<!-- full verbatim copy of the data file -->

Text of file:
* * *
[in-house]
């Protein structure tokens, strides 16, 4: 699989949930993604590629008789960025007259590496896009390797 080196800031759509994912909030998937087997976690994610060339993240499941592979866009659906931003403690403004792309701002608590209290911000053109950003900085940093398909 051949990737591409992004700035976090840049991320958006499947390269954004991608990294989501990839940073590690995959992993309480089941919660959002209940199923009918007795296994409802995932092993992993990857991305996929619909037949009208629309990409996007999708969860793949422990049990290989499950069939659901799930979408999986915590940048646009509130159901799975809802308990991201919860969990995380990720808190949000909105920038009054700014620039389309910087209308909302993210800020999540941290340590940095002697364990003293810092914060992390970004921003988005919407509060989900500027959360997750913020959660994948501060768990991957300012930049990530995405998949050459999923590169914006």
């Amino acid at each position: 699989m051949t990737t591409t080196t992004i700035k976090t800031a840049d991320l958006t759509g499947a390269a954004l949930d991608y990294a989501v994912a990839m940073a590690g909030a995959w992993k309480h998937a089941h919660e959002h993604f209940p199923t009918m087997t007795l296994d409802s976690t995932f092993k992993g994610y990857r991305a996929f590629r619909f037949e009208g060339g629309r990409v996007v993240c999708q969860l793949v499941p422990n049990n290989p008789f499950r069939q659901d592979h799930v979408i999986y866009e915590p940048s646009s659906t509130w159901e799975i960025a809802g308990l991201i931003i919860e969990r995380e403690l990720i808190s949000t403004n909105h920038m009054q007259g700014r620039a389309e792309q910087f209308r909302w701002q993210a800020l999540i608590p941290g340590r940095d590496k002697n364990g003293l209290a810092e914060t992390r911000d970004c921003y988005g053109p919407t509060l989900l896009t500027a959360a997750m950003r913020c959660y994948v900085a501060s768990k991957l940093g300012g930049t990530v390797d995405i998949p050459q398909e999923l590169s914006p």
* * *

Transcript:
[in-house]
């Protein structure tokens, strides 16, 4: 699989949930993604590629008789960025007259590496896009390797 080196800031759509994912909030998937087997976690994610060339993240499941592979866009659906931003403690403004792309701002608590209290911000053109950003900085940093398909 051949990737591409992004700035976090840049991320958006499947390269954004991608990294989501990839940073590690995959992993309480089941919660959002209940199923009918007795296994409802995932092993992993990857991305996929619909037949009208629309990409996007999708969860793949422990049990290989499950069939659901799930979408999986915590940048646009509130159901799975809802308990991201919860969990995380990720808190949000909105920038009054700014620039389309910087209308909302993210800020999540941290340590940095002697364990003293810092914060992390970004921003988005919407509060989900500027959360997750913020959660994948501060768990991957300012930049990530995405998949050459999923590169914006």
């Amino acid at each position: 699989m051949t990737t591409t080196t992004i700035k976090t800031a840049d991320l958006t759509g499947a390269a954004l949930d991608y990294a989501v994912a990839m940073a590690g909030a995959w992993k309480h998937a089941h919660e959002h993604f209940p199923t009918m087997t007795l296994d409802s976690t995932f092993k992993g994610y990857r991305a996929f590629r619909f037949e009208g060339g629309r990409v996007v993240c999708q969860l793949v499941p422990n049990n290989p008789f499950r069939q659901d592979h799930v979408i999986y866009e915590p940048s646009s659906t509130w159901e799975i960025a809802g308990l991201i931003i919860e969990r995380e403690l990720i808190s949000t403004n909105h920038m009054q007259g700014r620039a389309e792309q910087f209308r909302w701002q993210a800020l999540i608590p941290g340590r940095d590496k002697n364990g003293l209290a810092e914060t992390r911000d970004c921003y988005g053109p919407t509060l989900l896009t500027a959360a997750m950003r913020c959660y994948v900085a501060s768990k991957l940093g300012g930049t990530v390797d995405i998949p050459q398909e999923l590169s914006p």